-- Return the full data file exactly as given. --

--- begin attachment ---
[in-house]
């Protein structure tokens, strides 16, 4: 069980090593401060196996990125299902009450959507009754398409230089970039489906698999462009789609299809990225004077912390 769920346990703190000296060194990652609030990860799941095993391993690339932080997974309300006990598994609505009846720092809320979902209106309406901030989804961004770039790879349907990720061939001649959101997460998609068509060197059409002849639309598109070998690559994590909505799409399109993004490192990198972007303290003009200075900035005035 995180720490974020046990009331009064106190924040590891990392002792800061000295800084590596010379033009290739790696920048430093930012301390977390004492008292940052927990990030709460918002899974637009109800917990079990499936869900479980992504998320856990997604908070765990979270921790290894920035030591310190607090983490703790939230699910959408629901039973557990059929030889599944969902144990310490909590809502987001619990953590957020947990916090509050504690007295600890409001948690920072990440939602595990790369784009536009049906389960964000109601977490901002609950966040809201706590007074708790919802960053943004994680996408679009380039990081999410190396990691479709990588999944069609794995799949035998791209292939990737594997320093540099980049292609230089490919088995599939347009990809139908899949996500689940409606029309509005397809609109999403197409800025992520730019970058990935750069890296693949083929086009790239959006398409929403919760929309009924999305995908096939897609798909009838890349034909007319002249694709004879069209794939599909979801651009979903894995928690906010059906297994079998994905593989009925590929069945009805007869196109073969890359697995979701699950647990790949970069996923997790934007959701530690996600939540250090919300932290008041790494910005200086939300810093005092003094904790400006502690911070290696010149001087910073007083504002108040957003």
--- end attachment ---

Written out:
[in-house]
């Protein structure tokens, strides 16, 4: 069980090593401060196996990125299902009450959507009754398409230089970039489906698999462009789609299809990225004077912390 769920346990703190000296060194990652609030990860799941095993391993690339932080997974309300006990598994609505009846720092809320979902209106309406901030989804961004770039790879349907990720061939001649959101997460998609068509060197059409002849639309598109070998690559994590909505799409399109993004490192990198972007303290003009200075900035005035 995180720490974020046990009331009064106190924040590891990392002792800061000295800084590596010379033009290739790696920048430093930012301390977390004492008292940052927990990030709460918002899974637009109800917990079990499936869900479980992504998320856990997604908070765990979270921790290894920035030591310190607090983490703790939230699910959408629901039973557990059929030889599944969902144990310490909590809502987001619990953590957020947990916090509050504690007295600890409001948690920072990440939602595990790369784009536009049906389960964000109601977490901002609950966040809201706590007074708790919802960053943004994680996408679009380039990081999410190396990691479709990588999944069609794995799949035998791209292939990737594997320093540099980049292609230089490919088995599939347009990809139908899949996500689940409606029309509005397809609109999403197409800025992520730019970058990935750069890296693949083929086009790239959006398409929403919760929309009924999305995908096939897609798909009838890349034909007319002249694709004879069209794939599909979801651009979903894995928690906010059906297994079998994905593989009925590929069945009805007869196109073969890359697995979701699950647990790949970069996923997790934007959701530690996600939540250090919300932290008041790494910005200086939300810093005092003094904790400006502690911070290696010149001087910073007083504002108040957003």